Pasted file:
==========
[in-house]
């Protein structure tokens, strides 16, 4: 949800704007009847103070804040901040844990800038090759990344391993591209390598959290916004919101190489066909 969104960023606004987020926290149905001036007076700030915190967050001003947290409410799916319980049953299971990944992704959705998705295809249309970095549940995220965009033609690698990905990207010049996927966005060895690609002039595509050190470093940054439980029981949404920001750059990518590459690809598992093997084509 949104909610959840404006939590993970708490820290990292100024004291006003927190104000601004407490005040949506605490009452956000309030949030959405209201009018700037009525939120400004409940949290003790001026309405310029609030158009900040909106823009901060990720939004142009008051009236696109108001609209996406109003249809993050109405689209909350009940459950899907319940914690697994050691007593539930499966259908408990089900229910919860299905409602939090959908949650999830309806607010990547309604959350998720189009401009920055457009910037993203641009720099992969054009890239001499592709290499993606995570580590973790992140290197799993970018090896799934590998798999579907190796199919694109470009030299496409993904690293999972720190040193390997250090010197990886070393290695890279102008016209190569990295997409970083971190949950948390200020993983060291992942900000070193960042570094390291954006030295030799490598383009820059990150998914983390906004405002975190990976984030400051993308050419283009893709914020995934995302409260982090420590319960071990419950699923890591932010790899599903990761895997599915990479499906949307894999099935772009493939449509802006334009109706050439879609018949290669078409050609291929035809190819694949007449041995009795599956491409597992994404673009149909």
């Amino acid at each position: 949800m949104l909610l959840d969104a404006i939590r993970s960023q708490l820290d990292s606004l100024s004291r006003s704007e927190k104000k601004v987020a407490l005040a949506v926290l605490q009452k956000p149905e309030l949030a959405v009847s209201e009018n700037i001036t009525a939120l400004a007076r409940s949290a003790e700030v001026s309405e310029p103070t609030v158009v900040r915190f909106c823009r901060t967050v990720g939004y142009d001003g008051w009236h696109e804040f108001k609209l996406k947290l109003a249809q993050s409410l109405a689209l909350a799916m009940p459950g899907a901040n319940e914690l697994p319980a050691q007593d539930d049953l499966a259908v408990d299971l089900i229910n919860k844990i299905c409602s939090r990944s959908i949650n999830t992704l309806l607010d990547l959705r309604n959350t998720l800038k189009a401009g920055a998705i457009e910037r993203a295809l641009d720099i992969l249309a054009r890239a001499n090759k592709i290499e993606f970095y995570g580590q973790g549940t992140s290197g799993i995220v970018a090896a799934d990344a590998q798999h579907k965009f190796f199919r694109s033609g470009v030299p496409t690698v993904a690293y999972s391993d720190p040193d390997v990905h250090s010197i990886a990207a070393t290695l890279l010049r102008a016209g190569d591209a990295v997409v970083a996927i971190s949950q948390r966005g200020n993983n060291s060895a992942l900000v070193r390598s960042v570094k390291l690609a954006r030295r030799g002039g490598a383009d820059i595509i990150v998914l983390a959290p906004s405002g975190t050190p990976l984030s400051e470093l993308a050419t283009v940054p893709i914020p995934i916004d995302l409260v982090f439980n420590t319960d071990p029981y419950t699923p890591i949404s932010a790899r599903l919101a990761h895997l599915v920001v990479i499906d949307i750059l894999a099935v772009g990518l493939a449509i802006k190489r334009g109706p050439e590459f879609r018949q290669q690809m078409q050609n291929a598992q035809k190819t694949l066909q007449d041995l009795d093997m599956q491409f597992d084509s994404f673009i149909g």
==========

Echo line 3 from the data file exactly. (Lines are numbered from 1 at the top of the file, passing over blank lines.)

């Amino acid at each position: 949800m949104l909610l959840d969104a404006i939590r993970s960023q708490l820290d990292s606004l100024s004291r006003s704007e927190k104000k601004v987020a407490l005040a949506v926290l605490q009452k956000p149905e309030l949030a959405v009847s209201e009018n700037i001036t009525a939120l400004a007076r409940s949290a003790e700030v001026s309405e310029p103070t609030v158009v900040r915190f909106c823009r901060t967050v990720g939004y142009d001003g008051w009236h696109e804040f108001k609209l996406k947290l109003a249809q993050s409410l109405a689209l909350a799916m009940p459950g899907a901040n319940e914690l697994p319980a050691q007593d539930d049953l499966a259908v408990d299971l089900i229910n919860k844990i299905c409602s939090r990944s959908i949650n999830t992704l309806l607010d990547l959705r309604n959350t998720l800038k189009a401009g920055a998705i457009e910037r993203a295809l641009d720099i992969l249309a054009r890239a001499n090759k592709i290499e993606f970095y995570g580590q973790g549940t992140s290197g799993i995220v970018a090896a799934d990344a590998q798999h579907k965009f190796f199919r694109s033609g470009v030299p496409t690698v993904a690293y999972s391993d720190p040193d390997v990905h250090s010197i990886a990207a070393t290695l890279l010049r102008a016209g190569d591209a990295v997409v970083a996927i971190s949950q948390r966005g200020n993983n060291s060895a992942l900000v070193r390598s960042v570094k390291l690609a954006r030295r030799g002039g490598a383009d820059i595509i990150v998914l983390a959290p906004s405002g975190t050190p990976l984030s400051e470093l993308a050419t283009v940054p893709i914020p995934i916004d995302l409260v982090f439980n420590t319960d071990p029981y419950t699923p890591i949404s932010a790899r599903l919101a990761h895997l599915v920001v990479i499906d949307i750059l894999a099935v772009g990518l493939a449509i802006k190489r334009g109706p050439e590459f879609r018949q290669q690809m078409q050609n291929a598992q035809k190819t694949l066909q007449d041995l009795d093997m599956q491409f597992d084509s994404f673009i149909g």